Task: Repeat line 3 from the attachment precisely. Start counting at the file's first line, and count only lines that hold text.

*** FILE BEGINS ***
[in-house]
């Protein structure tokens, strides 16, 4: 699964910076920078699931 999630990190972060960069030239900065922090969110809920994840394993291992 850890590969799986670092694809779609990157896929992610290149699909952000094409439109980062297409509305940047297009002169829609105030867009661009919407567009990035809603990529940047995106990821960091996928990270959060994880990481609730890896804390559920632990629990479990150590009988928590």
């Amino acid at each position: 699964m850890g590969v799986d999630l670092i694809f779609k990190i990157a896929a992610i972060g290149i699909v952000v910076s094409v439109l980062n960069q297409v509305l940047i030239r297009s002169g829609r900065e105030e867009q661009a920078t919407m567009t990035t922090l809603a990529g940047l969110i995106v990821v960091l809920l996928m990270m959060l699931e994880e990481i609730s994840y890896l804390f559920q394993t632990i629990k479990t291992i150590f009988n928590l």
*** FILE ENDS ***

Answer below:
């Amino acid at each position: 699964m850890g590969v799986d999630l670092i694809f779609k990190i990157a896929a992610i972060g290149i699909v952000v910076s094409v439109l980062n960069q297409v509305l940047i030239r297009s002169g829609r900065e105030e867009q661009a920078t919407m567009t990035t922090l809603a990529g940047l969110i995106v990821v960091l809920l996928m990270m959060l699931e994880e990481i609730s994840y890896l804390f559920q394993t632990i629990k479990t291992i150590f009988n928590l």